The holidays are about to descend upon us like the bubonic plague, my friends. Since it is that time of year, our mailbox has been brimming with holiday catalogs. Including the Tiffany holiday catalog. Obviously the fine folks at Tiffany haven’t been informed that there’s only room for one expensive thing in my budget these days, and that’s my tumor.
I used to look forward to the Tiffany catalog coming to our door. It was fun to flip through page after page of unattainable baubles. Giant diamonds. Gems in every color of the rainbow. Dreaming. Imagining, If I ever win the lottery I’ll have one for every finger. It’s different now. After you know how many dollars it takes to get be sick and get well, lottery dreams go from extravagances to necessities.
Luckily, Tiffany has us practical people covered with their line of home accessories called Everyday Objects. I saw a few of those “everyday” objects in the catalog and decided to search further online. I found almost 60 basic items that had been Tiffanied, for lack of a better word. You know, just random stuff like a $400 crazy straw and a $500 protractor. Everyday stuff. Or, as I like to call it, bullshit.
But you, maybe, aren’t like me. Perhaps you have money to burn on an almost $300,000 desktop greenhouse. And I don’t begrudge anyone any damn thing. If you are living that kind of life and you have that kind of cash to spend you go for it. But let me first put some things in perspective. Let me show you, in Tiffany dollars, what my illness has and still continues to cost me.
Let’s start with a trip to the doctor. A visit to my oncologist can cost me anywhere from nothing to a few hundred bucks depending on where I am in the deductible timeframe. That’s perfectly understandable and I’m happy to pay it. I still have my leg, thanks to the expertise of some stellar doctors. But a few hundred bucks is a weekend away or winter coats for all of us or groceries for a week. Or, according to Tiffany, $300 is a pencil sharpener. A manual one at that.
MRIs generally run me up to $1000 when I’ve not yet met my deductible. Over the past six years I’ve probably had about 15 or so MRIs, give or take. Let’s say I average a few hundred bucks and change for each one of those MRIs. Well, I’m no mathematician, but that’s a lot of damn money. And roughly a half dozen “paper” cups, according to Tiffany.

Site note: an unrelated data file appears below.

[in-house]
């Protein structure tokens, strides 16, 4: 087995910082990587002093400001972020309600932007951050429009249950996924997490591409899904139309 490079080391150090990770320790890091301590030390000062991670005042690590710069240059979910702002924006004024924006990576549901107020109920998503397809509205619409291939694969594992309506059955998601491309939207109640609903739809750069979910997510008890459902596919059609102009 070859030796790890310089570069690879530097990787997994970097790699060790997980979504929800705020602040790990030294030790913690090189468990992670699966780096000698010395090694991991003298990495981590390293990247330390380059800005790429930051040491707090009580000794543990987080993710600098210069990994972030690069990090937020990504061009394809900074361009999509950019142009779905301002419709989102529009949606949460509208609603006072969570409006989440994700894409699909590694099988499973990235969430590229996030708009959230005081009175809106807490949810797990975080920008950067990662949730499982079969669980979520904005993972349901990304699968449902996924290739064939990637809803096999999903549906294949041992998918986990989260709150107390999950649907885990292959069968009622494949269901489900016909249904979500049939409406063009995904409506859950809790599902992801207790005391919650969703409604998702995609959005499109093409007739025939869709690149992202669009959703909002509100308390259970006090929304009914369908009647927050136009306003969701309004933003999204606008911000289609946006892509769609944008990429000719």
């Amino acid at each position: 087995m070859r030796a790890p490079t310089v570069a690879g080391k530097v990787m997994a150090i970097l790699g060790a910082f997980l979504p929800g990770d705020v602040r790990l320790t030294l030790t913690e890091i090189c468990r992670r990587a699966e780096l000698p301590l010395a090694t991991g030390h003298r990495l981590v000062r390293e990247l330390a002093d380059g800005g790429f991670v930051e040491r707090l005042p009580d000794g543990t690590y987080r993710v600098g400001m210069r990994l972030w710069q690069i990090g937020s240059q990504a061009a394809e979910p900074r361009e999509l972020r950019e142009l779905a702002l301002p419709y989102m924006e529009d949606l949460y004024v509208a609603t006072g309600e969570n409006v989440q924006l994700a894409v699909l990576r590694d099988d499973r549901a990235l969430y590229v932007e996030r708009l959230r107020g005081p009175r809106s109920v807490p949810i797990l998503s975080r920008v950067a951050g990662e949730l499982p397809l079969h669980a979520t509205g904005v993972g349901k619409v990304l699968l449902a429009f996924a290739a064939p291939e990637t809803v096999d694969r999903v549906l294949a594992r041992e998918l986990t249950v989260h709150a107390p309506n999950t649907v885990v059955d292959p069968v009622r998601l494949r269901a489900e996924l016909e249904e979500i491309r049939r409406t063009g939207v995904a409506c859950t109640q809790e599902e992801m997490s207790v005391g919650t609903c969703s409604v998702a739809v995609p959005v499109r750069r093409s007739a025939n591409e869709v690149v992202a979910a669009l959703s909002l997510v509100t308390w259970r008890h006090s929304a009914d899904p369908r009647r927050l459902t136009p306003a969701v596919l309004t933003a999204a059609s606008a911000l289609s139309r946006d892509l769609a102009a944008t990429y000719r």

I was one of the lucky desmoid folks to have a treatment work for them. It was the fourth medication I tried, my second oral chemo. I was on it for just about one year. That year cost me almost $5,000. Surely you can’t put a price tag on your health and I feel grateful to have been on the receiving end of a successful treatment, but five grand is not pocket change.
Well, to Tiffany, $5000 is pocket change. For about the same price as my chemo you can only get a few “everyday” items such as a paper plate, a few legos, a tin can, and a teeny tiny folding chair that serves literally no purpose other than to be able to tell people you have a grand to blow on a teeny tiny folding chair.
And, finally, the pièce de résistance. The most costly treatment I underwent, by far, was my first oral chemo. Prior to becoming available in generic form, the out of pocket cost of this chemo skyrocketed. After having tried two other medications that failed to shrink my tumor and being told I was at risk for possible amputation, my husband and I decided it was worth the crippling expense. For three months of this particular chemo we shelled out $10,000.
That wasn’t without insurance.
That wasn’t our deductible.
That was the copay.
The kicker? It didn’t even work.
Being an all around glutton for punishment, I decided to find out what random, useless, utterly infuriating object could I get at Tiffany for around the $10,000 mark. For the price of three months of chemo I could get what? Go ahead, take a guess. I dare you.
If you said a ball of yarn and a bird’s nest go ahead and give yourself a good pat on the back because you are correct. And, while you’re at it, go ahead and scrape your chin up from the floor too.
But don’t fret. If you scraped your chin real bad you can always take out some bandaids from your $600 Tiffany first aid box and some aspirin from your $350 for the Tiffany Chinese takeout pill box and make it all better.
I’m sure you have them because, you know, they’re nothing special. Just your “everyday” objects that get you through your day.